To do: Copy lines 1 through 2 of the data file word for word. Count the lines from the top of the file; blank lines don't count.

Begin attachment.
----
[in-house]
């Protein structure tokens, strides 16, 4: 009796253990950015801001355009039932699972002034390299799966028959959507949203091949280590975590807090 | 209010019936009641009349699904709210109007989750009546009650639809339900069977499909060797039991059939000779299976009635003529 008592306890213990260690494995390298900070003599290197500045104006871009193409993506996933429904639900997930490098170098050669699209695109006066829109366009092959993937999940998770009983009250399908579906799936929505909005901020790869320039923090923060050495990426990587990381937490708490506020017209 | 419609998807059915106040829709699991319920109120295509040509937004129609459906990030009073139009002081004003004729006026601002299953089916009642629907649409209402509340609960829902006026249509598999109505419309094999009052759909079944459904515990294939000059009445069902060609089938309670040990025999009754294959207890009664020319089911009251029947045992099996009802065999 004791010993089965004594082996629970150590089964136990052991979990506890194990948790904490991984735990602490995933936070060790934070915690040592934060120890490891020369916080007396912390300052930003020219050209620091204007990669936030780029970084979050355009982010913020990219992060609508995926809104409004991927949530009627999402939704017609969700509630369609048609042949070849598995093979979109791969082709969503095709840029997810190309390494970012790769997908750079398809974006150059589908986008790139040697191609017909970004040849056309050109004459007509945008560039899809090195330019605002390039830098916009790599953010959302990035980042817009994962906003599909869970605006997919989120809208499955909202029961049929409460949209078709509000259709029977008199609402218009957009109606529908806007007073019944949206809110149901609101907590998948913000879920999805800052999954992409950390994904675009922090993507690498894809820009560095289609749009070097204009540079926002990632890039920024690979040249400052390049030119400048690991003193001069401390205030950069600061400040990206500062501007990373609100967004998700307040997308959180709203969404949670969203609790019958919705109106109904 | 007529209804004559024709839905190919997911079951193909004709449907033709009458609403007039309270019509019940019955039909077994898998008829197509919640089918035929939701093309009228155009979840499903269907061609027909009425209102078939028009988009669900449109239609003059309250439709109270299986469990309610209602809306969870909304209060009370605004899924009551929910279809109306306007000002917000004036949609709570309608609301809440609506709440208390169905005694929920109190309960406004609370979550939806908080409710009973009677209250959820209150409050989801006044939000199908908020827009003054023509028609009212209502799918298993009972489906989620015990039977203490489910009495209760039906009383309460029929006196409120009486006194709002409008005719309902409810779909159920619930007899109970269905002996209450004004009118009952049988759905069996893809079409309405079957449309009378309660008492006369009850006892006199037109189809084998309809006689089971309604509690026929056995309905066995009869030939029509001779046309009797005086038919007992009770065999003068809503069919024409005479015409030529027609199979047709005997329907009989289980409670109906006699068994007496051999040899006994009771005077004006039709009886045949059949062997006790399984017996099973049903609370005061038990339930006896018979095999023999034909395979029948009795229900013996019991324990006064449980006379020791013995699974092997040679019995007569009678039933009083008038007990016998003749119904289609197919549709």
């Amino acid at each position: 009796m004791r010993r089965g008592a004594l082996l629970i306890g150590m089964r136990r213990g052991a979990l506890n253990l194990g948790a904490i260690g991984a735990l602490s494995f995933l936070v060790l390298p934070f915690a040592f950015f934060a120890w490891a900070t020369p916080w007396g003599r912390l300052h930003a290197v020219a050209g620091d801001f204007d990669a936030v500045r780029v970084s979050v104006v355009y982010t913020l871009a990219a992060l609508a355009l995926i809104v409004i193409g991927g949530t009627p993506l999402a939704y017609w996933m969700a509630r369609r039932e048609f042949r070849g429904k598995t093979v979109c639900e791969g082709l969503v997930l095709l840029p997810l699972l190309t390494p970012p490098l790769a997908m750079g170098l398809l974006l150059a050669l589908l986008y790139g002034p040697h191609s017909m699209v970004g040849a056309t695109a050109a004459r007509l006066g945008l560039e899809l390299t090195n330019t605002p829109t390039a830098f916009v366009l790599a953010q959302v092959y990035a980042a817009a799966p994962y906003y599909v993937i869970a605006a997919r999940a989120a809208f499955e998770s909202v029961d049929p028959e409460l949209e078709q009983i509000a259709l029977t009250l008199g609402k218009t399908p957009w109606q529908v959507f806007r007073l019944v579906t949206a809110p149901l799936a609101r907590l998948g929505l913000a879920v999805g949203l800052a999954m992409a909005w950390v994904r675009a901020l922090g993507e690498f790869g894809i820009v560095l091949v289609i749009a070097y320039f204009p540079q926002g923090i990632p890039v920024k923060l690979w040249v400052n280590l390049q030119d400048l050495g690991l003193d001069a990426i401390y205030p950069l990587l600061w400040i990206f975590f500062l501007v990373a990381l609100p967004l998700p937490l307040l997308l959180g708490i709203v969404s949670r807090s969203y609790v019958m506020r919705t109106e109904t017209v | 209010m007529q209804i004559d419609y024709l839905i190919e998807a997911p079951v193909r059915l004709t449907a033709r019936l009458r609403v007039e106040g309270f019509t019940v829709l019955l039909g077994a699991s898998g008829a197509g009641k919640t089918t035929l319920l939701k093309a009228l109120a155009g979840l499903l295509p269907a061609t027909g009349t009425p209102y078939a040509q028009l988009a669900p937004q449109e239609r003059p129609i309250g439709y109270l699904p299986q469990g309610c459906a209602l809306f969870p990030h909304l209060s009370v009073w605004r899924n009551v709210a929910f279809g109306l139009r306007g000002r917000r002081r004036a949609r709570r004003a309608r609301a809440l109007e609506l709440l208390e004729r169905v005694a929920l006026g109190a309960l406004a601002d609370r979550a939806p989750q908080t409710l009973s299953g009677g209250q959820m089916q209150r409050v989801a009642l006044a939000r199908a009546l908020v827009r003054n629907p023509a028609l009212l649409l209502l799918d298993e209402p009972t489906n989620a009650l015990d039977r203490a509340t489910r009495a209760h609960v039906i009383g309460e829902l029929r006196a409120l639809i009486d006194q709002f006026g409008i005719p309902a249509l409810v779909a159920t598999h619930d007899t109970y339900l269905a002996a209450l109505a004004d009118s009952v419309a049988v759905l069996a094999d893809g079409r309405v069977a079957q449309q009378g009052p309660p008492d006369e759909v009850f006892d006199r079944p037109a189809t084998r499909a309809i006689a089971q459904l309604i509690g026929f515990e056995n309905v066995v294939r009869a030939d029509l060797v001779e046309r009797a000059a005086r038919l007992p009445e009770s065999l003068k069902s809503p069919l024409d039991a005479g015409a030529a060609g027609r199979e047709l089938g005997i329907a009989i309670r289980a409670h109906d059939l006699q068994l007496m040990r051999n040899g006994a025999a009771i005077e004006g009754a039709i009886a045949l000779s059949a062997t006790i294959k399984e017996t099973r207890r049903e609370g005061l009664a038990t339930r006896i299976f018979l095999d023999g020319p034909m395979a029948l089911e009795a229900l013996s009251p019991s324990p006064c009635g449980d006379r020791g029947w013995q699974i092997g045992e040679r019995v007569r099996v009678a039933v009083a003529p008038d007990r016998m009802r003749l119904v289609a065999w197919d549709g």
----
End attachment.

[in-house]
């Protein structure tokens, strides 16, 4: 009796253990950015801001355009039932699972002034390299799966028959959507949203091949280590975590807090 | 209010019936009641009349699904709210109007989750009546009650639809339900069977499909060797039991059939000779299976009635003529 008592306890213990260690494995390298900070003599290197500045104006871009193409993506996933429904639900997930490098170098050669699209695109006066829109366009092959993937999940998770009983009250399908579906799936929505909005901020790869320039923090923060050495990426990587990381937490708490506020017209 | 419609998807059915106040829709699991319920109120295509040509937004129609459906990030009073139009002081004003004729006026601002299953089916009642629907649409209402509340609960829902006026249509598999109505419309094999009052759909079944459904515990294939000059009445069902060609089938309670040990025999009754294959207890009664020319089911009251029947045992099996009802065999 004791010993089965004594082996629970150590089964136990052991979990506890194990948790904490991984735990602490995933936070060790934070915690040592934060120890490891020369916080007396912390300052930003020219050209620091204007990669936030780029970084979050355009982010913020990219992060609508995926809104409004991927949530009627999402939704017609969700509630369609048609042949070849598995093979979109791969082709969503095709840029997810190309390494970012790769997908750079398809974006150059589908986008790139040697191609017909970004040849056309050109004459007509945008560039899809090195330019605002390039830098916009790599953010959302990035980042817009994962906003599909869970605006997919989120809208499955909202029961049929409460949209078709509000259709029977008199609402218009957009109606529908806007007073019944949206809110149901609101907590998948913000879920999805800052999954992409950390994904675009922090993507690498894809820009560095289609749009070097204009540079926002990632890039920024690979040249400052390049030119400048690991003193001069401390205030950069600061400040990206500062501007990373609100967004998700307040997308959180709203969404949670969203609790019958919705109106109904 | 007529209804004559024709839905190919997911079951193909004709449907033709009458609403007039309270019509019940019955039909077994898998008829197509919640089918035929939701093309009228155009979840499903269907061609027909009425209102078939028009988009669900449109239609003059309250439709109270299986469990309610209602809306969870909304209060009370605004899924009551929910279809109306306007000002917000004036949609709570309608609301809440609506709440208390169905005694929920109190309960406004609370979550939806908080409710009973009677209250959820209150409050989801006044939000199908908020827009003054023509028609009212209502799918298993009972489906989620015990039977203490489910009495209760039906009383309460029929006196409120009486006194709002409008005719309902409810779909159920619930007899109970269905002996209450004004009118009952049988759905069996893809079409309405079957449309009378309660008492006369009850006892006199037109189809084998309809006689089971309604509690026929056995309905066995009869030939029509001779046309009797005086038919007992009770065999003068809503069919024409005479015409030529027609199979047709005997329907009989289980409670109906006699068994007496051999040899006994009771005077004006039709009886045949059949062997006790399984017996099973049903609370005061038990339930006896018979095999023999034909395979029948009795229900013996019991324990006064449980006379020791013995699974092997040679019995007569009678039933009083008038007990016998003749119904289609197919549709």